Alex Albon: I would say on a personal side the whole feeling of that situation in Australia was obviously very unique. You have so much adrenaline building up, I think that coming into winter testing and then having that mental preparation, the whole team has that atmosphere that we’re going racing, and everyone is streamlined, and everything is going in an upwards trajectory. I remember sleeping in my hotel that night, and getting amped, it was Friday, it’s FP1 on a street track like Melbourne, you don’t sleep that well, and then that morning I was just having breakfast and just got told ‘we’ve booked you a flight back’ so it’s very strange, and it kind of resets you. You feel like ‘what’s my purpose?’ kind of thing. And you go back, and it was a reset. We were just waiting until we got this date which is now in Austria. Now the season restart has been confirmed, I’m excited to get started again. My first day back at the factory after shutdown felt like my first day back at school. It was nice after all this time away from racing to get back to it finally.

Arriving home from Australia, what did you do to keep busy whilst plans for the 2020 season were up in the air?
AA: Coming back to the UK, the first thing was really just making sure, I think as a team we were very cautious with just the situation. We obviously had a couple of outbreaks inside the paddock and I think that was the first thing as a team, safety first, so we all isolated really, and there isn’t much you can do. It was very much stay at home, the first thing I did was speak to the guys at the factory to collect some gym equipment because I had none at home, and just have everything ready so I could top up (fitness) but without having a date you were kind of just living day by day not having so much of a focus and to keep the motivation was not easy actually. You were just kind of waiting for news and speaking with Christian, just getting texts, the odd updates of what was happening, but that was about it. We’re athletes so it’s our job so we’re still making sure we’re ready at any moment, but it was just a weird situation, especially because I have never spent this long away from a racing seat since I first started which was when I was seven (years old).

What have you missed most about racing?
AA: I’ve missed just the feeling of the speed, being in the car, kind of that process of arriving to the track and perfecting on a lap, and pushing it to the limits, it feels very strange to be at home and not having that sense of speed. Doing the filming day was just a highlight of that where I was a bit like ‘my god, this thing is so fast!’ You kind of think it feels so good to be back in it.

After so long without racing or travelling, how important is it to be 100% ready from Round 1?
AA: We are going from one of the quietest periods of time, to one of the busiest we will have ever experienced. It’s going to be crazy for all of us. The whole atmosphere is going to be really different. There will be no fans, which is really what makes the sport, so that will also add to how strange it’s all going to feel. Racing week after week for however long is going to be tough for everyone in the Team, and it’s going to be important to start the first few races strong. We didn’t run in Australia so everyone is going to be learning and I think the teams that really get into the racing rhythm first will be the best and the ones to beat. It’s important to go into the first race with as much energy as you can – it will be about maintain your energy and keeping it as high as you can for as long as you can.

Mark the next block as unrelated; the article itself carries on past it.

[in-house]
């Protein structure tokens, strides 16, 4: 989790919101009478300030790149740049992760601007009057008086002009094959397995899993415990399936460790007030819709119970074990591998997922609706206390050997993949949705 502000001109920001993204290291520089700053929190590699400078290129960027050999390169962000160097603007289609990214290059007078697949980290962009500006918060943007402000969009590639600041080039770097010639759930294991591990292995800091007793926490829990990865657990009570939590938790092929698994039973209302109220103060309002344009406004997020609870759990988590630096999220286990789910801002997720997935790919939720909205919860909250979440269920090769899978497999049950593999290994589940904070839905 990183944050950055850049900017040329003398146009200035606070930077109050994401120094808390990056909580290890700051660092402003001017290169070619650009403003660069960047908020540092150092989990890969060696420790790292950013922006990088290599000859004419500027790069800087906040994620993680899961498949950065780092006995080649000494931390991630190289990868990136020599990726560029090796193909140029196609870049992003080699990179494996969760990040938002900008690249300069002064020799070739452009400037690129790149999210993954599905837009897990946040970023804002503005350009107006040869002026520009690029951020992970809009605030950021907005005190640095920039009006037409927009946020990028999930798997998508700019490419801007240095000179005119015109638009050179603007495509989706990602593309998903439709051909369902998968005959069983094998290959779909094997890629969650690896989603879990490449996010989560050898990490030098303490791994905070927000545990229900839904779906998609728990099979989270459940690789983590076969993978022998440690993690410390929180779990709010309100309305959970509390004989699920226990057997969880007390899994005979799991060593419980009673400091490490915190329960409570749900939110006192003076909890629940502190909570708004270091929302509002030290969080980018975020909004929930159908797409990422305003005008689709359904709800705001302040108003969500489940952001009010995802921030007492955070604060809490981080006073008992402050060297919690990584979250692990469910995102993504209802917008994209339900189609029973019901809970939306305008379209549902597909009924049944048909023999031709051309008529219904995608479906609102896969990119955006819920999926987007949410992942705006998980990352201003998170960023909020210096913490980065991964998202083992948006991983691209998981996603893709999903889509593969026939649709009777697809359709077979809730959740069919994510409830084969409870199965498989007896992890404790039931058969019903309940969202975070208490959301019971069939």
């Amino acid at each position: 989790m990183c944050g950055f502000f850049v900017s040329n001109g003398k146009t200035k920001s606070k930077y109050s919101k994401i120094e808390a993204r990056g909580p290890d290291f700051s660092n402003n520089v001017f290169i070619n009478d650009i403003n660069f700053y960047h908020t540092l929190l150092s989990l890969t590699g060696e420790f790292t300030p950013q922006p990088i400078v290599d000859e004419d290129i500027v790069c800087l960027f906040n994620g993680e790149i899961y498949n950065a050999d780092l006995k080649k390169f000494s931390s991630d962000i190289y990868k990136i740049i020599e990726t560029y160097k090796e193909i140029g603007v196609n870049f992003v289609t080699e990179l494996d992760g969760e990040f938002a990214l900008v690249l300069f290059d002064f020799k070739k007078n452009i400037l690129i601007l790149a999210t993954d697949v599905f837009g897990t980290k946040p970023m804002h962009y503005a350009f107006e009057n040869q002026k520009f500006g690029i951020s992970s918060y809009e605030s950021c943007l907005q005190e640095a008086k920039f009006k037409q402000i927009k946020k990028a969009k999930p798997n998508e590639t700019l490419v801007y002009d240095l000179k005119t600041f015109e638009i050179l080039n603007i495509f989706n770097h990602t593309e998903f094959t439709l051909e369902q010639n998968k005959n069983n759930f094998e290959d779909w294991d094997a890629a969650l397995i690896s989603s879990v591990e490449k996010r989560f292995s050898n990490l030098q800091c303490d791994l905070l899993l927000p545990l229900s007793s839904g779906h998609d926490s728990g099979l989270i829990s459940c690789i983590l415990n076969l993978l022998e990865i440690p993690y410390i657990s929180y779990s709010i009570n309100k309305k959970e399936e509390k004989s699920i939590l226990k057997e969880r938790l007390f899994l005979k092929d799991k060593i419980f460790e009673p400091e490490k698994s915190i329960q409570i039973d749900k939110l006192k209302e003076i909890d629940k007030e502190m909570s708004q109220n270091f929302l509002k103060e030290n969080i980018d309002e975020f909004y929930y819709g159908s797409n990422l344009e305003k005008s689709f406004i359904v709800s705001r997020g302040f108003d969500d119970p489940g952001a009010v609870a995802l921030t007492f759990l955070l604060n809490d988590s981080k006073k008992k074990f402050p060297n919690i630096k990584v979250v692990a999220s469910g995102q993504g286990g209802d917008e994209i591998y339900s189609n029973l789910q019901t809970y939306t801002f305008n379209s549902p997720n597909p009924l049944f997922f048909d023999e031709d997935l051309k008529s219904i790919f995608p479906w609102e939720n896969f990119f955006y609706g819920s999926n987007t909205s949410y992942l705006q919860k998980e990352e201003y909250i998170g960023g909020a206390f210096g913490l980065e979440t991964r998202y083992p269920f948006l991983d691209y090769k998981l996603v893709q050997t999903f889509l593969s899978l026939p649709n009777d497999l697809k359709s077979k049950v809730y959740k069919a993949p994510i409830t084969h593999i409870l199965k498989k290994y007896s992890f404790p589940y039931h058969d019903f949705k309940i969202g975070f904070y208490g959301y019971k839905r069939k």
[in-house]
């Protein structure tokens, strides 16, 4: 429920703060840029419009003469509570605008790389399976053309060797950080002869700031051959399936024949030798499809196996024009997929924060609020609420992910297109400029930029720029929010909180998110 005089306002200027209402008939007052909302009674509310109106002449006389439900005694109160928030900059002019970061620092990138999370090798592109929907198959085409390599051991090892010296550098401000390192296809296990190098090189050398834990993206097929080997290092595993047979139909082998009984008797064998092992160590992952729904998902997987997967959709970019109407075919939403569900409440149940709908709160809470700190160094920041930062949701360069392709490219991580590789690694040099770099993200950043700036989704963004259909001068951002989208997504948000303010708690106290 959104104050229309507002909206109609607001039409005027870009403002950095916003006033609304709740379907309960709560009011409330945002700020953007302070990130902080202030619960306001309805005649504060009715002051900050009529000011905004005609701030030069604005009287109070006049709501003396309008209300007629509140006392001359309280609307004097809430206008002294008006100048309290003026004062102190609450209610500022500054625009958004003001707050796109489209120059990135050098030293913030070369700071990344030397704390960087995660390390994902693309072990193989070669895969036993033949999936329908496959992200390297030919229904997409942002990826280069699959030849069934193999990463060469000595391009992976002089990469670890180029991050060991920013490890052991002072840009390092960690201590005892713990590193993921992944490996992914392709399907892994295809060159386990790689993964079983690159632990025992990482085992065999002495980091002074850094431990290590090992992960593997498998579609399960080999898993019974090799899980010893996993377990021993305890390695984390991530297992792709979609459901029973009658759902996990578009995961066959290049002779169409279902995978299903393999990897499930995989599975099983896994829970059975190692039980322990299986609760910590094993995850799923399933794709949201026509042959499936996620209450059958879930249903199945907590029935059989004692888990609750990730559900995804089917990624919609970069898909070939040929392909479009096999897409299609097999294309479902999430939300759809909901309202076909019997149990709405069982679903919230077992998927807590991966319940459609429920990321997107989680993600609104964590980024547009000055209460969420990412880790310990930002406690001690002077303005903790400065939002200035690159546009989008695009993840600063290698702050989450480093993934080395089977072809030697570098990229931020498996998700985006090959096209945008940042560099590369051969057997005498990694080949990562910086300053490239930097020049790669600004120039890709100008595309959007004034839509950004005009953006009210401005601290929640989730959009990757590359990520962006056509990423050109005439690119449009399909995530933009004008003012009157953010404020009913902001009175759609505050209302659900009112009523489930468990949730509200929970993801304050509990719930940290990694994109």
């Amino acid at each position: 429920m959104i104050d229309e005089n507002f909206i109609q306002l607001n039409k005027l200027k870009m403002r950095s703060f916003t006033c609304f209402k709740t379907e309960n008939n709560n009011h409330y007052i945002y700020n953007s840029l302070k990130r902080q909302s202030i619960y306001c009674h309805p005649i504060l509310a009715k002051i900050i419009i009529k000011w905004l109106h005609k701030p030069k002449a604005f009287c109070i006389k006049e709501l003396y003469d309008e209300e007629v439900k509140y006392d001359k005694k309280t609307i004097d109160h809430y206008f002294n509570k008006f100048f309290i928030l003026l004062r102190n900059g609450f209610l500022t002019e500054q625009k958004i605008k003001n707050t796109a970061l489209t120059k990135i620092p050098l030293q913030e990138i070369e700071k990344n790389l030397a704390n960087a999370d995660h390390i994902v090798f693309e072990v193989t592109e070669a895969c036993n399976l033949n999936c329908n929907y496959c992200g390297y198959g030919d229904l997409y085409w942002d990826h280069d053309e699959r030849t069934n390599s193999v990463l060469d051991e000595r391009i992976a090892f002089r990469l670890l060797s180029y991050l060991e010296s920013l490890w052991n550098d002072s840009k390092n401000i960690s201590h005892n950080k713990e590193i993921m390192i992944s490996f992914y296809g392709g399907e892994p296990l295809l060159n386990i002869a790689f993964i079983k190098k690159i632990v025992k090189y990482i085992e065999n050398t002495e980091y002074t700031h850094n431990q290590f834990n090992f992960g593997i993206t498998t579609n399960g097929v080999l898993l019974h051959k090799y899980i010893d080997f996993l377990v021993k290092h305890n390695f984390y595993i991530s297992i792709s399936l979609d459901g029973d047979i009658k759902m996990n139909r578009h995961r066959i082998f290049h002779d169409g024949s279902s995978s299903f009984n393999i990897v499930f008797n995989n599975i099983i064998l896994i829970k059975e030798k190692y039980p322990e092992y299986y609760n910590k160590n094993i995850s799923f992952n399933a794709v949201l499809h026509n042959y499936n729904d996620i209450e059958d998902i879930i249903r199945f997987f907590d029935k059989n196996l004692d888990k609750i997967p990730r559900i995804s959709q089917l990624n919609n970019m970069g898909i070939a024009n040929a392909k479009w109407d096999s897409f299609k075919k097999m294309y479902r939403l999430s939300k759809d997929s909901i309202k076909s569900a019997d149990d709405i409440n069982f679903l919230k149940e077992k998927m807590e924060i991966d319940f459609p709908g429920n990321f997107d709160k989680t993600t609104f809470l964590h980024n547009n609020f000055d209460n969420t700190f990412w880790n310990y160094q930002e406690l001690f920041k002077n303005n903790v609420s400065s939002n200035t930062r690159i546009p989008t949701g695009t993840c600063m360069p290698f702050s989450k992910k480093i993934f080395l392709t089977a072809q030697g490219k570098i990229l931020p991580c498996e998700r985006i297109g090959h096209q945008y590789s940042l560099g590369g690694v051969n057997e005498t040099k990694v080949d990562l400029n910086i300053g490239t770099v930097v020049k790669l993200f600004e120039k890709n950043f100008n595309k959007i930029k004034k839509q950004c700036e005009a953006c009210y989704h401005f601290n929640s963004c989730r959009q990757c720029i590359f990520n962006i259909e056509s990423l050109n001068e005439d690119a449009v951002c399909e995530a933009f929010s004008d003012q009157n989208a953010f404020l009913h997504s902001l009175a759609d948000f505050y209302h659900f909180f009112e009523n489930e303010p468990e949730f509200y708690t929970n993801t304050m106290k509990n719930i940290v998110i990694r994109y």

How do you feel and are you ready to hit the ground running in Austria?
AA: I feel good. There’s so much time that, with any driver, there’s going to be that level of uncertainty as to what’s going to happen. I’m glad I did the filming day to get that initial dust off my shoulders but I’m excited, I think we’ve all been waiting for this. There’s been a long drought, we all do this because we love it and we’ve missed it, so I can’t wait to get started.

How will having back to back races at the same circuit affect the way you approach the weekend?
AA: The dynamic is more or less very similar on that first race weekend, so the first race weekend you would treat like another one, procedural things like FP1, FP2, FP3 would always be the same. Where it changes most probably is that second weekend where you’ve got a perfect opportunity to directly compare to your first weekend, try some things which are very risky to try during a normal race weekend because it’s a new track and everything has changed. Now you’ve got the same circuit, pretty much the same weather and you can try things so I’m sure every team is going to treat the second weekend with a bit more risk and try some things out because you know if it doesn’t work out you can go back to your first weekend car.

At same circuit back to back races, do you think the fastest team and driver at race one will be the same at race two?
AA: If the people are fastest by a good chunk then it’s always hard to get that lap time back but saying that, yeah there’s a good chance there’s going to be differences and that’s where I think top teams like ourselves will have to go through that data, be careful with our feedback as drivers to maximise and focus on the areas we need to improve on after that first race.